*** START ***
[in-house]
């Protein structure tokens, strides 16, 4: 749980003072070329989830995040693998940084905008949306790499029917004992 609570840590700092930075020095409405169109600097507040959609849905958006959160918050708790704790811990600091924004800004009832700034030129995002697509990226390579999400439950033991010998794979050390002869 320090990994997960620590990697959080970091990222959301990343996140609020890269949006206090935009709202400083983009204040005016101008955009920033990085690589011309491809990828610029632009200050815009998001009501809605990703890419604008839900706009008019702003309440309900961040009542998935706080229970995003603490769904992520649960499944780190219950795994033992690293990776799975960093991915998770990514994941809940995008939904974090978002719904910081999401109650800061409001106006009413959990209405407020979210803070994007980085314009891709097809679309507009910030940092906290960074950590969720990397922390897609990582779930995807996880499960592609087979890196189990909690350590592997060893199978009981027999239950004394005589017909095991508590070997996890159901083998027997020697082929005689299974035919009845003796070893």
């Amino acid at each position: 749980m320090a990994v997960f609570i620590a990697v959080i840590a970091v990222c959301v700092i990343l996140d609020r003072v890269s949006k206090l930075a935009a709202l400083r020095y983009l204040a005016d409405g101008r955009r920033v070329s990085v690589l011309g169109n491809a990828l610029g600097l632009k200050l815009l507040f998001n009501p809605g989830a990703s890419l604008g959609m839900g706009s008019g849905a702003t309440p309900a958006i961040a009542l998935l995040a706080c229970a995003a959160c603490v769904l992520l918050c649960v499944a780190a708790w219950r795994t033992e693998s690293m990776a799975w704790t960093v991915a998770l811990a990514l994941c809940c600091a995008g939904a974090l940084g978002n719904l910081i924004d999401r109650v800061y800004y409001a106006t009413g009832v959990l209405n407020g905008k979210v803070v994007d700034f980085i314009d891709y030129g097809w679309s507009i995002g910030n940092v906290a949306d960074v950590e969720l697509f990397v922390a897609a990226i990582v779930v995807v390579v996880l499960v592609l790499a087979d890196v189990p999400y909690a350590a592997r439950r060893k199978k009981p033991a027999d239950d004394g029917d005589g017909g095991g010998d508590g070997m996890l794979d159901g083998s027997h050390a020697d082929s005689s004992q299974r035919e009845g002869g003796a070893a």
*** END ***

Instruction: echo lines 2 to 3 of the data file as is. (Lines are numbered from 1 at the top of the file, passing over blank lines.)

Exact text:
């Protein structure tokens, strides 16, 4: 749980003072070329989830995040693998940084905008949306790499029917004992 609570840590700092930075020095409405169109600097507040959609849905958006959160918050708790704790811990600091924004800004009832700034030129995002697509990226390579999400439950033991010998794979050390002869 320090990994997960620590990697959080970091990222959301990343996140609020890269949006206090935009709202400083983009204040005016101008955009920033990085690589011309491809990828610029632009200050815009998001009501809605990703890419604008839900706009008019702003309440309900961040009542998935706080229970995003603490769904992520649960499944780190219950795994033992690293990776799975960093991915998770990514994941809940995008939904974090978002719904910081999401109650800061409001106006009413959990209405407020979210803070994007980085314009891709097809679309507009910030940092906290960074950590969720990397922390897609990582779930995807996880499960592609087979890196189990909690350590592997060893199978009981027999239950004394005589017909095991508590070997996890159901083998027997020697082929005689299974035919009845003796070893």
């Amino acid at each position: 749980m320090a990994v997960f609570i620590a990697v959080i840590a970091v990222c959301v700092i990343l996140d609020r003072v890269s949006k206090l930075a935009a709202l400083r020095y983009l204040a005016d409405g101008r955009r920033v070329s990085v690589l011309g169109n491809a990828l610029g600097l632009k200050l815009l507040f998001n009501p809605g989830a990703s890419l604008g959609m839900g706009s008019g849905a702003t309440p309900a958006i961040a009542l998935l995040a706080c229970a995003a959160c603490v769904l992520l918050c649960v499944a780190a708790w219950r795994t033992e693998s690293m990776a799975w704790t960093v991915a998770l811990a990514l994941c809940c600091a995008g939904a974090l940084g978002n719904l910081i924004d999401r109650v800061y800004y409001a106006t009413g009832v959990l209405n407020g905008k979210v803070v994007d700034f980085i314009d891709y030129g097809w679309s507009i995002g910030n940092v906290a949306d960074v950590e969720l697509f990397v922390a897609a990226i990582v779930v995807v390579v996880l499960v592609l790499a087979d890196v189990p999400y909690a350590a592997r439950r060893k199978k009981p033991a027999d239950d004394g029917d005589g017909g095991g010998d508590g070997m996890l794979d159901g083998s027997h050390a020697d082929s005689s004992q299974r035919e009845g002869g003796a070893a």